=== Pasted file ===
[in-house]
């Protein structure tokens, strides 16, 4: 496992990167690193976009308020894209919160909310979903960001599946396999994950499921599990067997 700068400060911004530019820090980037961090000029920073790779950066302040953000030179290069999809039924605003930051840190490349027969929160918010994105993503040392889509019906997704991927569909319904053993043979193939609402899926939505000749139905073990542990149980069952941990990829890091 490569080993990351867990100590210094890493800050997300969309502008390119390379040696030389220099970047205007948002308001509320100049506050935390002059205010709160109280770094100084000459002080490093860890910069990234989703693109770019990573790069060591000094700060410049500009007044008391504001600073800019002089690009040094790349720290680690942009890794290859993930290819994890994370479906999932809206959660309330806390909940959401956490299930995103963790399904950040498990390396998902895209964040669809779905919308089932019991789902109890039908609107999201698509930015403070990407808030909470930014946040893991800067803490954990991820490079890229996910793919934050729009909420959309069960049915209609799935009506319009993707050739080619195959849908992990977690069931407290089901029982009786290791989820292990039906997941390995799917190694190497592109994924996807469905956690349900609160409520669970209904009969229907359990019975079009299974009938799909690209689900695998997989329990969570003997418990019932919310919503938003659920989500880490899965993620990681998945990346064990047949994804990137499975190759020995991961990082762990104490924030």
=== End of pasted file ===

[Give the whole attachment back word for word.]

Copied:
[in-house]
């Protein structure tokens, strides 16, 4: 496992990167690193976009308020894209919160909310979903960001599946396999994950499921599990067997 700068400060911004530019820090980037961090000029920073790779950066302040953000030179290069999809039924605003930051840190490349027969929160918010994105993503040392889509019906997704991927569909319904053993043979193939609402899926939505000749139905073990542990149980069952941990990829890091 490569080993990351867990100590210094890493800050997300969309502008390119390379040696030389220099970047205007948002308001509320100049506050935390002059205010709160109280770094100084000459002080490093860890910069990234989703693109770019990573790069060591000094700060410049500009007044008391504001600073800019002089690009040094790349720290680690942009890794290859993930290819994890994370479906999932809206959660309330806390909940959401956490299930995103963790399904950040498990390396998902895209964040669809779905919308089932019991789902109890039908609107999201698509930015403070990407808030909470930014946040893991800067803490954990991820490079890229996910793919934050729009909420959309069960049915209609799935009506319009993707050739080619195959849908992990977690069931407290089901029982009786290791989820292990039906997941390995799917190694190497592109994924996807469905956690349900609160409520669970209904009969229907359990019975079009299974009938799909690209689900695998997989329990969570003997418990019932919310919503938003659920989500880490899965993620990681998945990346064990047949994804990137499975190759020995991961990082762990104490924030």